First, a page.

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Mechanism Of Thalidomide Found

Drug has dual activities, both preventing and promoting degradation of enzyme substrates

by Stu Borman
July 21, 2014 | A version of this story appeared in Volume 92, Issue 29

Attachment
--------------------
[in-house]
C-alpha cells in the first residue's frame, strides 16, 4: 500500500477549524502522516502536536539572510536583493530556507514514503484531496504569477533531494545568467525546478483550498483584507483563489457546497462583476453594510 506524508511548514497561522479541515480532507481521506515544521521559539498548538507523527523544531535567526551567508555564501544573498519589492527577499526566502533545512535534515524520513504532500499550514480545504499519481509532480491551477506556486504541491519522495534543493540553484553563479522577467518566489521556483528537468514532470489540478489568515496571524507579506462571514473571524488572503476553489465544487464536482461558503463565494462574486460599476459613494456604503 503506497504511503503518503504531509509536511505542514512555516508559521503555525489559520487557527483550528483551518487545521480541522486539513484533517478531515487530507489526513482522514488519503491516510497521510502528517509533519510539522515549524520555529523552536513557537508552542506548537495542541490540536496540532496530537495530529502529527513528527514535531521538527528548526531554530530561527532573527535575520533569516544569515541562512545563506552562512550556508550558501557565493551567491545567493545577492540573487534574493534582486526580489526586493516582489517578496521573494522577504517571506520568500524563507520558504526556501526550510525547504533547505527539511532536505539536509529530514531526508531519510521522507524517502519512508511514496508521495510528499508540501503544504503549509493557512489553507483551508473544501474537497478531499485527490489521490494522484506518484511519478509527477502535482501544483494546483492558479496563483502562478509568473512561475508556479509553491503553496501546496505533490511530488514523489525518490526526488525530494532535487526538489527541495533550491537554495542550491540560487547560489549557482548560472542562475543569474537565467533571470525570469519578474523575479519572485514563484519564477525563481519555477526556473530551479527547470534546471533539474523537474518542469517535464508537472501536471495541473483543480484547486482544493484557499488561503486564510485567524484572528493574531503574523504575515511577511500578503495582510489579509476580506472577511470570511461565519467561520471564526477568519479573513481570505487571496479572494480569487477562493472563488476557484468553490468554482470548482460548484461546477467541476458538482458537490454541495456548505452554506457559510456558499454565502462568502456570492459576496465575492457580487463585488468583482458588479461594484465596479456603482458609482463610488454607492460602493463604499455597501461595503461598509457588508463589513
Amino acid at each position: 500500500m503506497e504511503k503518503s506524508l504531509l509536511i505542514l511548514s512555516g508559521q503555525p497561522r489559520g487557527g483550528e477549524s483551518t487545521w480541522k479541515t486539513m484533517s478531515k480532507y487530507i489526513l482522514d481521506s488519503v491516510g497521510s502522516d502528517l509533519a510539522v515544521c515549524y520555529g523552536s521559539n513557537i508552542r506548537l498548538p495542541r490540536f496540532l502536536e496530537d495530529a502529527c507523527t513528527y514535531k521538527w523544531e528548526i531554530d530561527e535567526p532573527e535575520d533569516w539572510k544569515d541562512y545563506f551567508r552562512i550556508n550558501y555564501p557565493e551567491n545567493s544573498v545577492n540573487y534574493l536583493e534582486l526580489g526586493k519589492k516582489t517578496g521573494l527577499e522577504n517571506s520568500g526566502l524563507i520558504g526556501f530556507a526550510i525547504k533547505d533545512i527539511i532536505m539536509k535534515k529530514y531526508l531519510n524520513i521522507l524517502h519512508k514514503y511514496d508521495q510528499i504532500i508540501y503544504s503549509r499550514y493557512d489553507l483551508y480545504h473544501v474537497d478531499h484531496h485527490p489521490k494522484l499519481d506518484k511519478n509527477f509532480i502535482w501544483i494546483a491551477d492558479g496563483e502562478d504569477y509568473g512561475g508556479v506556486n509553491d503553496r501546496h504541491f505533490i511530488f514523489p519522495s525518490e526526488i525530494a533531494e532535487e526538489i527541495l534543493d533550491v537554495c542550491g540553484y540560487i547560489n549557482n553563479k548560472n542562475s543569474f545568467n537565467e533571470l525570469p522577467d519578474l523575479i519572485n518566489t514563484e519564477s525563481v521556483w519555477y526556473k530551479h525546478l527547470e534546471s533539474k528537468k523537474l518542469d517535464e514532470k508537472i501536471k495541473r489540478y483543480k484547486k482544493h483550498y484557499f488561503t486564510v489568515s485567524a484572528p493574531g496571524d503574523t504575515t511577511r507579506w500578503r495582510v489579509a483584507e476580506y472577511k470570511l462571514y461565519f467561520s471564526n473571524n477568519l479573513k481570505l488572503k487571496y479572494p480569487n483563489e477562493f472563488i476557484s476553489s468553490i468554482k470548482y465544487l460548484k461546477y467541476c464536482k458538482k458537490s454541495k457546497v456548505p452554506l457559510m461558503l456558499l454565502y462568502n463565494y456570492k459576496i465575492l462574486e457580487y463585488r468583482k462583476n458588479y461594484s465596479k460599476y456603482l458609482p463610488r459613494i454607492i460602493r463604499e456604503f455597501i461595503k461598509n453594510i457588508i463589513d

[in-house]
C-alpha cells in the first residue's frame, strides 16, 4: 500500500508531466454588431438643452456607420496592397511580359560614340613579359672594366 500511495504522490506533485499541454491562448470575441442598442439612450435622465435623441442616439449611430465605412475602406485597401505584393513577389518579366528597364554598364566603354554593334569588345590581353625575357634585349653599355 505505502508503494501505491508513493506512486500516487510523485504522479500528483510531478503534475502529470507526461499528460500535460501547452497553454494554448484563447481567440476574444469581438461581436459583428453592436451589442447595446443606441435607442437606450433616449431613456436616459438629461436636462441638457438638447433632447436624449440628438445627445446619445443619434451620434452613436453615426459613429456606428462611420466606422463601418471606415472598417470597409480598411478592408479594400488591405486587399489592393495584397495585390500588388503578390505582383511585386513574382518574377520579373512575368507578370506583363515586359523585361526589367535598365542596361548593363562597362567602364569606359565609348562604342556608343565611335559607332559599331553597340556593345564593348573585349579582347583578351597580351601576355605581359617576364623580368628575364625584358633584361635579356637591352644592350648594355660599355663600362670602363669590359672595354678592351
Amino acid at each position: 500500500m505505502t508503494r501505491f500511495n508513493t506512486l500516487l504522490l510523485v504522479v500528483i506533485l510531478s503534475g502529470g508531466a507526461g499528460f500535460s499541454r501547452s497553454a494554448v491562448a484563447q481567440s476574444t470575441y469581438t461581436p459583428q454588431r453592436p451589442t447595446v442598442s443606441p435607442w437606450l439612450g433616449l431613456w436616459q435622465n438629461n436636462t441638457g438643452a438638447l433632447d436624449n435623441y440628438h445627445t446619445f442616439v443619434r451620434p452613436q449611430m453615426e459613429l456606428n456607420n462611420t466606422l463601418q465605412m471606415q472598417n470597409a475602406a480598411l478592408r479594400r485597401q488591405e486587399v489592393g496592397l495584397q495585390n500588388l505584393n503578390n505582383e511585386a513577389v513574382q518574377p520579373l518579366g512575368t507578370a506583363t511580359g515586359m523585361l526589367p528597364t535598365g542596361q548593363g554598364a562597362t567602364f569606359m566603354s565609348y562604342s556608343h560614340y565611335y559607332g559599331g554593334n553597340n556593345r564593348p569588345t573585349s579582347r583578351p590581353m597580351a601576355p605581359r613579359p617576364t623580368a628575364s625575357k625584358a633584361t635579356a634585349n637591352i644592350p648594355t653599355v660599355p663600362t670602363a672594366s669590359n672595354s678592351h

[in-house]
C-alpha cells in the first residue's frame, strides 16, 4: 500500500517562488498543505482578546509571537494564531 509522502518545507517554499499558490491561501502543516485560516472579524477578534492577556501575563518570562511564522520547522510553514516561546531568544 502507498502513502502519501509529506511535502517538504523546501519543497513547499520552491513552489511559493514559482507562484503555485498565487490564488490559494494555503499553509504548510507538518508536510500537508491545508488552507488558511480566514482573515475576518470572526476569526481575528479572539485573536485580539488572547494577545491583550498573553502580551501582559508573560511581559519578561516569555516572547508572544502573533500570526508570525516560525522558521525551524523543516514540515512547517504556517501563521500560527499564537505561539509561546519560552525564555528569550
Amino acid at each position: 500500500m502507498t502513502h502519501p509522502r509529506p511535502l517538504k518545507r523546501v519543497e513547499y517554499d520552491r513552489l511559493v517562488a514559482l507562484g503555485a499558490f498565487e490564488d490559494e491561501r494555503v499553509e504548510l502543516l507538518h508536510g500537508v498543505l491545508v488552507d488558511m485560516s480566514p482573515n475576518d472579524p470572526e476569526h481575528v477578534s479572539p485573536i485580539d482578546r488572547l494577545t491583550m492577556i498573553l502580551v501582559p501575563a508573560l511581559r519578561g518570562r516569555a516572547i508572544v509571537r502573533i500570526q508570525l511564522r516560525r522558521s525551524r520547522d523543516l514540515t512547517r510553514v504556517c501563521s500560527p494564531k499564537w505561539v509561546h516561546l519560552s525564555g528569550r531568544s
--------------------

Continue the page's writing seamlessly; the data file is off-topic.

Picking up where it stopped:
Researchers have found that the drug thalidomide works in an unexpectedly complex way. Originally banned for causing birth defects when administered to pregnant women as a sedative, thali­domide was subsequently discovered to have anticancer effects and is now an approved medication. But its mechanism of action has remained unknown. In 2010, Hiroshi Handa of Tokyo Institute of Technology and coworkers found that its biological target is cereblon, a component of an E3 ubi­quitin ligase complex called CRL4CRBN that marks substrates for degradation. Now, Nicolas H. Thomä of the Friedrich ­Miescher Institute for Biomedical Research, in Basel, and coworkers have obtained crystal structures of thalidomide or derivatives bound to cereblon, enabling them to characterize the drug’s mechanism (Nature 2014, DOI: 10.1038/­nature13527). When thalidomide binds cereblon, it inhibits the ligase’s normal activity by preventing endogenous substrates from binding, protecting them from degradation. But it also recruits the transcription factors IKZF1 and IKZF3 to the enzyme’s active site, promoting their degradation. The work could help lead to the discovery of other small molecules that modulate the ligase complex in a similar dual manner, the researchers note.


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